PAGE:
“Yeah, obviously. Look, either send him a message telling him to piss off or stop being such a baby. It’s just a game.”
She puts down the e-reader, her mouth open in a huge yawn. I stubbornly suppress my own. “I’m turning in. You should too, it’s really late.”
“See ya tomorrow. Don’t yell at the computer too much, okay?”
Fine. I’ll just keep glaring at it.
User [Saudanaishi] has initiated chat with [MoutHwasH] at [01:46:03AM(PDT)]
[Saudanaishi][01:46:03AM]> hey man, will you stop stalking me already? i'll open a ticket if you don't stop.
[Saudanaishi][01:47:32AM]> what you don't think im serious? the mods will have you banned in no time, you creep. bet i'm not the first to have you reported either.
[MoutHwasH][01:48:11AM]> I'm sorry. You're the best player I've ever seen, was just trying to beat you. I'm usually much better than this... when you're not around to kill me all the time. I was hoping you hadn't noticed I was actively looking for you
[Saudanaishi][01:48:35AM]> dude, how could i NOT notice? you dont even change your screen name!
[MoutHwasH][01:48:36AM]> really sorry to bother you, I'll leave you alone
[Saudanaishi][01:49:20AM]> ... it's ok. it was just getting a bit unsettling, is all.
[Saudanaishi][01:49:25AM]> I might have overreacted a bit.
[MoutHwasH][01:49:41AM]> no, no, I can see how you'd be totally creeped out. It was really dumb to think you wouldn't notice
[MoutHwasH][01:51:12AM]> In my defense, it was out of respect for your mad skillz. And, uh... a bit of jealousy. And wanting to kill you at least *once*, jeez!
[Saudanaishi][01:51:28AM]> haha, you should really stop trying to get the jump on me. wiping the floor with you is getting ol
[Saudanaishi][01:51:29AM]> old* =P
[MoutHwasH][01:51:42AM]> rub salt in the wound, will ya. Well, gloat while you can! I'll beat you one of these days.
[MoutHwasH][01:51:50AM]> Possibly with a cheap shot.
[MoutHwasH][01:51:59AM]> You know, when I just so happen to join the same server you're in, completely at random. Yup.
[Saudanaishi][01:52:02AM]> uh-huh. good luck with that, chum. have fun eating dirt over and over again.
>> (01:54:51AM) Saudanaishi has obliterated MoutHwasH with a Grenade Launcher <<
[Saudanaishi][01:55:04AM]> you're soooooo slow, Mr. Dumb Stalker.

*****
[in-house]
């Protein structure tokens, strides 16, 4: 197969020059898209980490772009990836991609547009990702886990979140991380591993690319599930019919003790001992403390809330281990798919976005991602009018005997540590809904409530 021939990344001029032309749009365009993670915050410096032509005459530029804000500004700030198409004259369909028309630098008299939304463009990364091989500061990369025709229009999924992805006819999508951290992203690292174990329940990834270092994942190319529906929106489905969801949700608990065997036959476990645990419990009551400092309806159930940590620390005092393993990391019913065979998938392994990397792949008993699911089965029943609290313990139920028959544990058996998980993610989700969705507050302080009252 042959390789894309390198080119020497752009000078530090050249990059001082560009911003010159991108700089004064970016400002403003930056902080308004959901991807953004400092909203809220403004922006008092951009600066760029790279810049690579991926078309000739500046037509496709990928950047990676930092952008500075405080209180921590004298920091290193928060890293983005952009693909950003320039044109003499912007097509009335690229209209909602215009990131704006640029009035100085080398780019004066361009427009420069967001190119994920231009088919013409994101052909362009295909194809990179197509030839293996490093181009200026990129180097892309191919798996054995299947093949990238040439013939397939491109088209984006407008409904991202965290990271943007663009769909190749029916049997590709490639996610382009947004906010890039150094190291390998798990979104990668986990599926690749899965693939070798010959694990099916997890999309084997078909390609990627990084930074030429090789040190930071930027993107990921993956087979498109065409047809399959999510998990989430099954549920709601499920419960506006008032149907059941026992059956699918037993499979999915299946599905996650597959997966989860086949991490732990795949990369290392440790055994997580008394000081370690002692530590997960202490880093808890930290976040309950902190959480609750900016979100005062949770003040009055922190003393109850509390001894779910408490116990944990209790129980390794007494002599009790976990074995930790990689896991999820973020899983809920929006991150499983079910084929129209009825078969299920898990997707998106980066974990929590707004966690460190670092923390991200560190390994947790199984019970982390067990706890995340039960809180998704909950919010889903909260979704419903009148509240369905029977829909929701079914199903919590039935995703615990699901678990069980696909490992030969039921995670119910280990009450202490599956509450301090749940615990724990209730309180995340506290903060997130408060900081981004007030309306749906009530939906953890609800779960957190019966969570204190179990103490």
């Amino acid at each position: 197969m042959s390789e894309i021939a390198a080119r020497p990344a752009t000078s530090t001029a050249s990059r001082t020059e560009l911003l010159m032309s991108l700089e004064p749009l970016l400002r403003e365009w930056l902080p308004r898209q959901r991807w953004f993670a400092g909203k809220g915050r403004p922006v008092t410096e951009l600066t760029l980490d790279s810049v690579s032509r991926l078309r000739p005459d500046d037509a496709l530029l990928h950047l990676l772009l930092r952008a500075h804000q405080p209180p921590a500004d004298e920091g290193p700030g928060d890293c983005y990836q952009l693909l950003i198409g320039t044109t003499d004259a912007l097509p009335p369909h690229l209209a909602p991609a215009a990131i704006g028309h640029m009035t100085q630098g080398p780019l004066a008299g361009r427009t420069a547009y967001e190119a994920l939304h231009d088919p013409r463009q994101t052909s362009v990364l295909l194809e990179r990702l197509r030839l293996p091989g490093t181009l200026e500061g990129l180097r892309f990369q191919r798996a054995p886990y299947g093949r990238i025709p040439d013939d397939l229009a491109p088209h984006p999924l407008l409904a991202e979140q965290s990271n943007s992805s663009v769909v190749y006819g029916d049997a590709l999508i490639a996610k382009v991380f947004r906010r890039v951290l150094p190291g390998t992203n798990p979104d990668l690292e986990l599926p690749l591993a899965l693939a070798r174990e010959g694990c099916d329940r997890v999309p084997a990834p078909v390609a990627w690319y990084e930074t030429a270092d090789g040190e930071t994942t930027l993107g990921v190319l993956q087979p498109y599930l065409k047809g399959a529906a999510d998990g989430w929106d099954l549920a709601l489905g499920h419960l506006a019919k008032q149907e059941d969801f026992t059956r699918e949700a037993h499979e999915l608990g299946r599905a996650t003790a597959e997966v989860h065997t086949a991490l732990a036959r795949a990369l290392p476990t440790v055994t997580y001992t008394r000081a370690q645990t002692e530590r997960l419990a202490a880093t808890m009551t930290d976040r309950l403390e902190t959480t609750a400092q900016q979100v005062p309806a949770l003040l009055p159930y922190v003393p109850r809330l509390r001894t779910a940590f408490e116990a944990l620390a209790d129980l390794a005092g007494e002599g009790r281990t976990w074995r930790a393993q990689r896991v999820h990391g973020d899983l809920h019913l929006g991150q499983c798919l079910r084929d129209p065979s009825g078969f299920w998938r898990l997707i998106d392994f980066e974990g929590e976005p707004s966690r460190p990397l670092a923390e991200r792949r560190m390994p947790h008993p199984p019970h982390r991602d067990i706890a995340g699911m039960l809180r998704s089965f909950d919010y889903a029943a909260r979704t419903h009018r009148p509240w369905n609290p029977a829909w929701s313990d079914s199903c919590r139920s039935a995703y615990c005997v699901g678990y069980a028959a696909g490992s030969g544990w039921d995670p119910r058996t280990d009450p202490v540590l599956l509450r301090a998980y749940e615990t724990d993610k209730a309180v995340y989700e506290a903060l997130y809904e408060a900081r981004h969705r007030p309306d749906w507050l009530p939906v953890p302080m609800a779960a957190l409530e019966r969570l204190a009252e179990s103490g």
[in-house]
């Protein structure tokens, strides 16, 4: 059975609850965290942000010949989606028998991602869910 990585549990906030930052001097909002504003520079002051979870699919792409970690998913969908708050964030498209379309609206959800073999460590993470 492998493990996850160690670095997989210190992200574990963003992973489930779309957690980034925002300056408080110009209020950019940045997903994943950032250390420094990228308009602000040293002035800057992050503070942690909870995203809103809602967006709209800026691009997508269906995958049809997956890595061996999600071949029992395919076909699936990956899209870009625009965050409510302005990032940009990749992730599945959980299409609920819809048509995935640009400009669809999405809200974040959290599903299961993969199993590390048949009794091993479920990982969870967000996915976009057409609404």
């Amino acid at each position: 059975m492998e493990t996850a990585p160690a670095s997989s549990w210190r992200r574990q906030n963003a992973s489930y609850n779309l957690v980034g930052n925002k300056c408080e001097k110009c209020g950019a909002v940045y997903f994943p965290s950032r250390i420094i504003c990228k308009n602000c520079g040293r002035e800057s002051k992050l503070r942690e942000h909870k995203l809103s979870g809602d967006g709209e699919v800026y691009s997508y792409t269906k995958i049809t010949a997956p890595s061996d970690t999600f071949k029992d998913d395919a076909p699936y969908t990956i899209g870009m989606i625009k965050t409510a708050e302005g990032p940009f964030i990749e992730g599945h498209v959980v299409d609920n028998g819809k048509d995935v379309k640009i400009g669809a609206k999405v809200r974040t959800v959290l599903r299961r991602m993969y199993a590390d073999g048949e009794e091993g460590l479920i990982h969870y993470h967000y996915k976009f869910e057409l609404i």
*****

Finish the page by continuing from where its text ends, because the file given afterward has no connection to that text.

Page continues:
[MoutHwasH][01:55:12AM]> Great, now on top of getting my ass kicked I get hearty rations of sass to go with it
[Saudanaishi][01:55:20AM]> you brought it on yourself, shoulda picked an easier target.
>> (01:57:50AM) Saudanaishi has gunned down MoutHwasH with a Desert Eagle <<
[Saudanaishi][01:58:04AM]> somehow shooting you to death is so much more satisfying now, who coulda thunk it?
[MoutHwasH][01:58:25AM]> I'm so happy for you.
∞Queg traveled at arm’s length, leading the way. After countless twists, turns, ups and downs, Aaron finally gave up on memorizing their path.
There’s no point anyway, I was lost to begin with. Let’s just trust the friendly Lovecraftian monstrosity.
He looked over at Queg as they went up the umpteenth slope. The guy seemed to know exactly where they were going. Not once had he stopped to consider the next turn.
Was Queg a “he,” even?
“So, um,” Aaron said. “What exactly are you?”
Queg gave a start and slowed down for a moment. Finding the one particular path they were supposed to follow seemed to take up a large chunk of his concentration.
“A fair thing to ask,” he said in lights and hums. “You would answer such a question with ‘a human being,’ yes?”
The pause was just long enough for Aaron to interject a non-committal grunt.
“In my home realm, my species is called—” Queg pronounced it as a deep, rather grandiose sound accompanied by an equally impressive display of colors. It didn’t translate as a specific word in Aaron’s mind, but as a conglomerate of concepts instead: pathway seeker, servant of the gods, fourteenth generation. He let it linger for a little while, then continued. “We are mostly known as scouts and navigators among the Sapients, and we will carry information swiftly and reliably across great distances. Some of us actually broker this information, but it is too risky an enterprise, in my opinion. I belong to the mapping guild, as a matter of fact.